But if you ARE hip to the original version (or the longer (too long?) extended cut), then it's all good. I love the library music cues, but few would argue that having more Goblin is a bad thing, and Romero's version DOES get a bit lax at times (as most of his films do). And it doesn't omit anything you love, though I think they trim even MORE out of the dock scene - I'd have to go back and check, but even though Joe Pilato only showed up in the longer version, didn't the guy asking for cigarettes still appear in the theatrical? Speaking of smoking, I still love how much the pregnant Frannie smokes (and drinks); they talk about aborting it but it seems like she's well on her way to killing the kid on her own. Ah, the 70s! And while some say that this version omits the humor, there's still plenty of it - Peter and Stephen posing for the bank camera, Frannie "shooting" Stephen with the hair dryer, etc. Hell it even keeps in the stupid biker guy that is obsessed with checking his blood pressure during a zombie attack, as well as the pie in the face gags.
And what's important is that the SCOPE of the film has been left intact. It hits the ground running (few films, sequel or otherwise, have managed to convey such chaos and doom in their opening sequence) and rarely lets up as the characters make their way to the mall, stopping to off some zombie kids and (in Peter and Roger's case) take down a zombie-infested highrise. I quite like the remake, but there's so little buildup to them getting to the mall, and they more or less have it secured much quicker as well. Some of my favorite scenes in this Dawn are when they're just trying to find their way in, or going on a supply run for just a couple of things, BEFORE they decide that they can pretty much just live there. Even with this faster version, it still gives us time to know our four heroes and make sure we understand that securing this giant mall isn't something they can do in a couple hours (as always, it's impossible to tell how much time passes from the moment they arrive to the time where Roger dies, but it seems at least a week or so).
The effects also hold up; I'll never shine to the "melted pink crayon" look of the blood, but the bites and headsplosions all look great, and I couldn't help but wonder if Tom Savini ever watches Walking Dead and feels insulted that his former protege (Greg Nicotero) is relying on horrible digital blood/impact shots on the show. I know it's TV and they have to move a bit quicker, but certainly Nicotero and his team (otherwise the best in the business, as far as I'm concerned) can be doing better work than this, and have to feel at least slightly embarrassed to see their stuff stacked up against superior work from 35 years ago. And Romero/Savini didn't exactly have all the time in the world either - all of the mall stuff was shot during closing hours, so they had to start late at night and be out of there early - hardly the most luxurious shooting arrangements. Maybe making it look so bad helps them get past the AMC censors?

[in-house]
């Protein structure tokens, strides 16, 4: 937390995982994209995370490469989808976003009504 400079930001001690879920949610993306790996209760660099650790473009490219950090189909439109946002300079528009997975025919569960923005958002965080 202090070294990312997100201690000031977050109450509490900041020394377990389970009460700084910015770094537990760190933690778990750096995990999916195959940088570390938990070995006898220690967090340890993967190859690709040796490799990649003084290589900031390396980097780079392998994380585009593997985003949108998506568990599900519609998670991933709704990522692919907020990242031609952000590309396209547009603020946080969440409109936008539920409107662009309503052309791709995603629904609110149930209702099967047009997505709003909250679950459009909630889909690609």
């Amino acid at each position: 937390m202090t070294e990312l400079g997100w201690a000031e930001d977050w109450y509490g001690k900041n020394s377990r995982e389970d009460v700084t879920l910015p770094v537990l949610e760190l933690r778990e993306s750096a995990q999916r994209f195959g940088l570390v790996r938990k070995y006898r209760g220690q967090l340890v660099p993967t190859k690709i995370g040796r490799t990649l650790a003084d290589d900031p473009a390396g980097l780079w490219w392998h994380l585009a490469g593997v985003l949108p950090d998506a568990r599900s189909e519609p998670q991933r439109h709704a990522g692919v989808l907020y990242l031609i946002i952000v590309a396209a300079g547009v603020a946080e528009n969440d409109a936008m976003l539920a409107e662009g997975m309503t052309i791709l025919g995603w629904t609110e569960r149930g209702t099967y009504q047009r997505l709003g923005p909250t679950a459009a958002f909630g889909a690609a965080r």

So, in conclusion: I think this "Dawn of the Dead" movie is a keeper. If you're reading this site and haven't seen it yet, I'm not sure what the hell the problem is, but certainly any one of the 11,000 Anchor Bay releases are available at your local used DVD store. Again, if you haven't seen it yet, either version of the US cut is where you should start, but for fans who have also neglected to check this version out - it's definitely worth a look, but don't be surprised if you go back to your preferred one the next time you take a trip to Monroeville Mall.
What say you?
P.S. The viewing inspired me to load up Dead Rising for the first time in over 6 years and wander around slicing up zombies. Forgot how damn tough that game was, especially if you get captured by those cult assholes.